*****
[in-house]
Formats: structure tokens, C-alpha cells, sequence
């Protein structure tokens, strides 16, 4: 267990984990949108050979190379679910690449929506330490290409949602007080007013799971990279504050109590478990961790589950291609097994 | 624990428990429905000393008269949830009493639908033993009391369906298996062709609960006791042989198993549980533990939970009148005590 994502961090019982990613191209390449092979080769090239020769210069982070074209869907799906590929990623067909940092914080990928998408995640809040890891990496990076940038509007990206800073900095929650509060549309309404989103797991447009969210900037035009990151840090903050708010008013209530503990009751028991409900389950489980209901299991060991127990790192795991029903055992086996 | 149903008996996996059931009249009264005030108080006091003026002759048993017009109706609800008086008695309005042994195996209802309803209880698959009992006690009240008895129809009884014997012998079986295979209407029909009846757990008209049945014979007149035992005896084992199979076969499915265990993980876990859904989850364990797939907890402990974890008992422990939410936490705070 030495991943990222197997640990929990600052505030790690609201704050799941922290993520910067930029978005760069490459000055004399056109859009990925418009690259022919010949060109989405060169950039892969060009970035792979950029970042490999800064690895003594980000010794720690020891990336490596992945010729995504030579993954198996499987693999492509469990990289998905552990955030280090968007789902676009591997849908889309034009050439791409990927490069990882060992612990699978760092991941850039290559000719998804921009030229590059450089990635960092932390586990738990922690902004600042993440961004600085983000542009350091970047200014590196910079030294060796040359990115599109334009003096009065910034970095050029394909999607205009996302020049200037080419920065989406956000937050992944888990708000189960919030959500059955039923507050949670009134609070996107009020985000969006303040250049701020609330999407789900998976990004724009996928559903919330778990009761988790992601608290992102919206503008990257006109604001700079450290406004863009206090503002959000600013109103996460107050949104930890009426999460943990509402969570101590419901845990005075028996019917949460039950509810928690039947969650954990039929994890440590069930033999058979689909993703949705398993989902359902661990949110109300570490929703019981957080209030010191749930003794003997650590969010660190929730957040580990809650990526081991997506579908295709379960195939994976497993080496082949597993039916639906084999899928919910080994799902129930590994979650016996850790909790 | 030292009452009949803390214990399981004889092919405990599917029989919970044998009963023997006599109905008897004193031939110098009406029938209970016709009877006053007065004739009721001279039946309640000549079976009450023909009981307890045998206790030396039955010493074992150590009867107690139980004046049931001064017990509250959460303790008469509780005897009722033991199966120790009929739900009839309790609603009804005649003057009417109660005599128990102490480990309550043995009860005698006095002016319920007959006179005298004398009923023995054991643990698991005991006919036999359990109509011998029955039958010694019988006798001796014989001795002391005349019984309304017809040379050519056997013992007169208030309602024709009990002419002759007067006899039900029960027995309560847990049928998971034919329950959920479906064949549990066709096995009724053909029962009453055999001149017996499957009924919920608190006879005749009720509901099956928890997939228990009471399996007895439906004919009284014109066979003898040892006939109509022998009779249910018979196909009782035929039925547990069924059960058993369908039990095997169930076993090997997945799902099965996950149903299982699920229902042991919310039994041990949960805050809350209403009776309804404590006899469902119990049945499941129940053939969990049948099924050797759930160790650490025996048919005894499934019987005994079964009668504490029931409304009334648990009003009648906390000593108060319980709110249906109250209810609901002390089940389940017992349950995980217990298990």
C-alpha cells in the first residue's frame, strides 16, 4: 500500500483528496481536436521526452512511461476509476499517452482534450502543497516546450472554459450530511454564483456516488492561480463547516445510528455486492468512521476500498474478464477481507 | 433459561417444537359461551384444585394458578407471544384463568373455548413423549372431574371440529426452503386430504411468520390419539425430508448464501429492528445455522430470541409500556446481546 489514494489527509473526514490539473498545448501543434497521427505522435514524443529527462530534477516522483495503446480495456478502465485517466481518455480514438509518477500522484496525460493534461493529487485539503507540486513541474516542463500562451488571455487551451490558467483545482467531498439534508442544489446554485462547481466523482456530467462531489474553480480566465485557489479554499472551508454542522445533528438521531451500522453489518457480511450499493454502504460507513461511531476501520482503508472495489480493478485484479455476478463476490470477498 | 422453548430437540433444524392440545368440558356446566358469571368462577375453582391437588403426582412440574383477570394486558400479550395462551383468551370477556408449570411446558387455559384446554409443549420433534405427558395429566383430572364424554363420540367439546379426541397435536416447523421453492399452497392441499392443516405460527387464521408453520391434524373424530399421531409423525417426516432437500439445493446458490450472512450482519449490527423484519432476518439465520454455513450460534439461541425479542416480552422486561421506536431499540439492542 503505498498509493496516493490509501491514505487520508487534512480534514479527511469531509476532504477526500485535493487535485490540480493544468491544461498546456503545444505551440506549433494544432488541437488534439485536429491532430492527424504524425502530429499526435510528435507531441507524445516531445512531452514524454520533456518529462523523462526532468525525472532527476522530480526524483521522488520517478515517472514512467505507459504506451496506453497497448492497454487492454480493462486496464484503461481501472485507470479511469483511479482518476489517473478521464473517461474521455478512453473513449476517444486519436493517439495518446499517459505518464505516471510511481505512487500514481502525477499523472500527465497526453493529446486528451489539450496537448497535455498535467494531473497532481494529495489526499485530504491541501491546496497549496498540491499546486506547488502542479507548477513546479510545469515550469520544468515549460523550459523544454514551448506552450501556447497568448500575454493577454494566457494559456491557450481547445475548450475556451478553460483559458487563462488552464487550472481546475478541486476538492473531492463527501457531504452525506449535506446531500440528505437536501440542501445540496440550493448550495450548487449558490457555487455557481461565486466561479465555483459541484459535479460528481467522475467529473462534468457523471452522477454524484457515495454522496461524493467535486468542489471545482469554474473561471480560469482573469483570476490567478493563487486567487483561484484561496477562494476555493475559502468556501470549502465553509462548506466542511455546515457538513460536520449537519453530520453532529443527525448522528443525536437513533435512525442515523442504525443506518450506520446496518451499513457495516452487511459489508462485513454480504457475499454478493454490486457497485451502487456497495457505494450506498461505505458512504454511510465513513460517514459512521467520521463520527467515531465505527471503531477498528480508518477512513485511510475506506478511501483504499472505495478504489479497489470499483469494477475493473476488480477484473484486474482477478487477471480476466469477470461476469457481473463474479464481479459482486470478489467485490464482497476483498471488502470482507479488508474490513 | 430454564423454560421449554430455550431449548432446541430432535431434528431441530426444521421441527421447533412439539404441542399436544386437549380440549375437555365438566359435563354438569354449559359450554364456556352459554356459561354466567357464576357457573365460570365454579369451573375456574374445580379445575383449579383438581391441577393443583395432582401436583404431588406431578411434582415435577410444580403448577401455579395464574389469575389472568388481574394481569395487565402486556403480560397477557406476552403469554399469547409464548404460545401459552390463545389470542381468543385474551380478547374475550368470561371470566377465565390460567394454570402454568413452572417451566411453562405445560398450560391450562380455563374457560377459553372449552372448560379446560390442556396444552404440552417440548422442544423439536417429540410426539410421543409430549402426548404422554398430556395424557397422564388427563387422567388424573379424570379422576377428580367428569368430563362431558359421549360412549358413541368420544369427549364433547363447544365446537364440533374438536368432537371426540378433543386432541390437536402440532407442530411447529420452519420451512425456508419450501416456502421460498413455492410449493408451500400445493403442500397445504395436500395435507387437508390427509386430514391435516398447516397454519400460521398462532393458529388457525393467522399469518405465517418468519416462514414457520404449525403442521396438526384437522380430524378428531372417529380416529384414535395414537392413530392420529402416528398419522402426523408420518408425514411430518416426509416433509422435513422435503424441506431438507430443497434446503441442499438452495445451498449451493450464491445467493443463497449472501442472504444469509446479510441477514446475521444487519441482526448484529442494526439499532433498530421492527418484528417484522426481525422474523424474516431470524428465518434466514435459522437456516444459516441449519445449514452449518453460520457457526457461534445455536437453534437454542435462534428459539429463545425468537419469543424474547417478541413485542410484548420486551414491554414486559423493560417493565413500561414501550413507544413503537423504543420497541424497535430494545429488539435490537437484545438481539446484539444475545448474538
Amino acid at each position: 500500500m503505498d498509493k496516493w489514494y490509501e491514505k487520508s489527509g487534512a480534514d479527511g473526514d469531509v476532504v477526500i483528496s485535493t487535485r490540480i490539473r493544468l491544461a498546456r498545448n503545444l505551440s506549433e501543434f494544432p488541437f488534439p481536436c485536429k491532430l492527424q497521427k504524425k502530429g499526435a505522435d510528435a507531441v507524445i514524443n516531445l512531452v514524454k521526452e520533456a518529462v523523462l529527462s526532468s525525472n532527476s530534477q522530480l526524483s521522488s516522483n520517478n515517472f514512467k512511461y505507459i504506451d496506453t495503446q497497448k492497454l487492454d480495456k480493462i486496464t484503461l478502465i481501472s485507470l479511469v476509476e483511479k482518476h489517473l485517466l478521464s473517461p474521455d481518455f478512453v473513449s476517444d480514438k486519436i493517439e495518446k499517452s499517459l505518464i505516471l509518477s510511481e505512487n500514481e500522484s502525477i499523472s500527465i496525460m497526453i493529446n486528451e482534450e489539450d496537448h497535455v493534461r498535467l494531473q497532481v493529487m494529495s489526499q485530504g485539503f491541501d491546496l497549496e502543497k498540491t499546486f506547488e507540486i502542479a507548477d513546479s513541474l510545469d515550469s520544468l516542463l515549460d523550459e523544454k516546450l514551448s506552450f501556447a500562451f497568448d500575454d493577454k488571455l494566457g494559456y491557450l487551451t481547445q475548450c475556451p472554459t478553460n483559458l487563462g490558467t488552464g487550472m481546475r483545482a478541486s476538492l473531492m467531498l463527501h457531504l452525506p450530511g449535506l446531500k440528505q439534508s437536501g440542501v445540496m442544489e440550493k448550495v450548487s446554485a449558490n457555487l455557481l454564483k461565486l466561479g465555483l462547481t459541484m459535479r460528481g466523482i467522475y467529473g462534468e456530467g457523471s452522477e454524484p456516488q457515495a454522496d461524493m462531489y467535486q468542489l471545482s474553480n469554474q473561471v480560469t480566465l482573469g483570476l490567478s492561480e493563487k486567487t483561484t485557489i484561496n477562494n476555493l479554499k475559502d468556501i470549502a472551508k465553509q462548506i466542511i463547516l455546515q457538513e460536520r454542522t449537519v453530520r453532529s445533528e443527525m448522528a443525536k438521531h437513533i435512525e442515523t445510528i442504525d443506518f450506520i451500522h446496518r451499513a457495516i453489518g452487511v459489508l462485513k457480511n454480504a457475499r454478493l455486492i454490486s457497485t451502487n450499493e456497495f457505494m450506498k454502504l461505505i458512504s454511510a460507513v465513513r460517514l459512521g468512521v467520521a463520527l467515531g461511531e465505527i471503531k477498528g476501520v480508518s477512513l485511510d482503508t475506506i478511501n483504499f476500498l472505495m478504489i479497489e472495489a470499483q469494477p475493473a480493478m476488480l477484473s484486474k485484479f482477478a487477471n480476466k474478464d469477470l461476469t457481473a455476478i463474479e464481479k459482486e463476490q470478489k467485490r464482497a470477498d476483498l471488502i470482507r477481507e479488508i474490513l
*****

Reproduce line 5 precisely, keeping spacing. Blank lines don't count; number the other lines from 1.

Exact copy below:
Amino acid at each position: 500500500m503505498d498509493k496516493w489514494y490509501e491514505k487520508s489527509g487534512a480534514d479527511g473526514d469531509v476532504v477526500i483528496s485535493t487535485r490540480i490539473r493544468l491544461a498546456r498545448n503545444l505551440s506549433e501543434f494544432p488541437f488534439p481536436c485536429k491532430l492527424q497521427k504524425k502530429g499526435a505522435d510528435a507531441v507524445i514524443n516531445l512531452v514524454k521526452e520533456a518529462v523523462l529527462s526532468s525525472n532527476s530534477q522530480l526524483s521522488s516522483n520517478n515517472f514512467k512511461y505507459i504506451d496506453t495503446q497497448k492497454l487492454d480495456k480493462i486496464t484503461l478502465i481501472s485507470l479511469v476509476e483511479k482518476h489517473l485517466l478521464s473517461p474521455d481518455f478512453v473513449s476517444d480514438k486519436i493517439e495518446k499517452s499517459l505518464i505516471l509518477s510511481e505512487n500514481e500522484s502525477i499523472s500527465i496525460m497526453i493529446n486528451e482534450e489539450d496537448h497535455v493534461r498535467l494531473q497532481v493529487m494529495s489526499q485530504g485539503f491541501d491546496l497549496e502543497k498540491t499546486f506547488e507540486i502542479a507548477d513546479s513541474l510545469d515550469s520544468l516542463l515549460d523550459e523544454k516546450l514551448s506552450f501556447a500562451f497568448d500575454d493577454k488571455l494566457g494559456y491557450l487551451t481547445q475548450c475556451p472554459t478553460n483559458l487563462g490558467t488552464g487550472m481546475r483545482a478541486s476538492l473531492m467531498l463527501h457531504l452525506p450530511g449535506l446531500k440528505q439534508s437536501g440542501v445540496m442544489e440550493k448550495v450548487s446554485a449558490n457555487l455557481l454564483k461565486l466561479g465555483l462547481t459541484m459535479r460528481g466523482i467522475y467529473g462534468e456530467g457523471s452522477e454524484p456516488q457515495a454522496d461524493m462531489y467535486q468542489l471545482s474553480n469554474q473561471v480560469t480566465l482573469g483570476l490567478s492561480e493563487k486567487t483561484t485557489i484561496n477562494n476555493l479554499k475559502d468556501i470549502a472551508k465553509q462548506i466542511i463547516l455546515q457538513e460536520r454542522t449537519v453530520r453532529s445533528e443527525m448522528a443525536k438521531h437513533i435512525e442515523t445510528i442504525d443506518f450506520i451500522h446496518r451499513a457495516i453489518g452487511v459489508l462485513k457480511n454480504a457475499r454478493l455486492i454490486s457497485t451502487n450499493e456497495f457505494m450506498k454502504l461505505i458512504s454511510a460507513v465513513r460517514l459512521g468512521v467520521a463520527l467515531g461511531e465505527i471503531k477498528g476501520v480508518s477512513l485511510d482503508t475506506i478511501n483504499f476500498l472505495m478504489i479497489e472495489a470499483q469494477p475493473a480493478m476488480l477484473s484486474k485484479f482477478a487477471n480476466k474478464d469477470l461476469t457481473a455476478i463474479e464481479k459482486e463476490q470478489k467485490r464482497a470477498d476483498l471488502i470482507r477481507e479488508i474490513l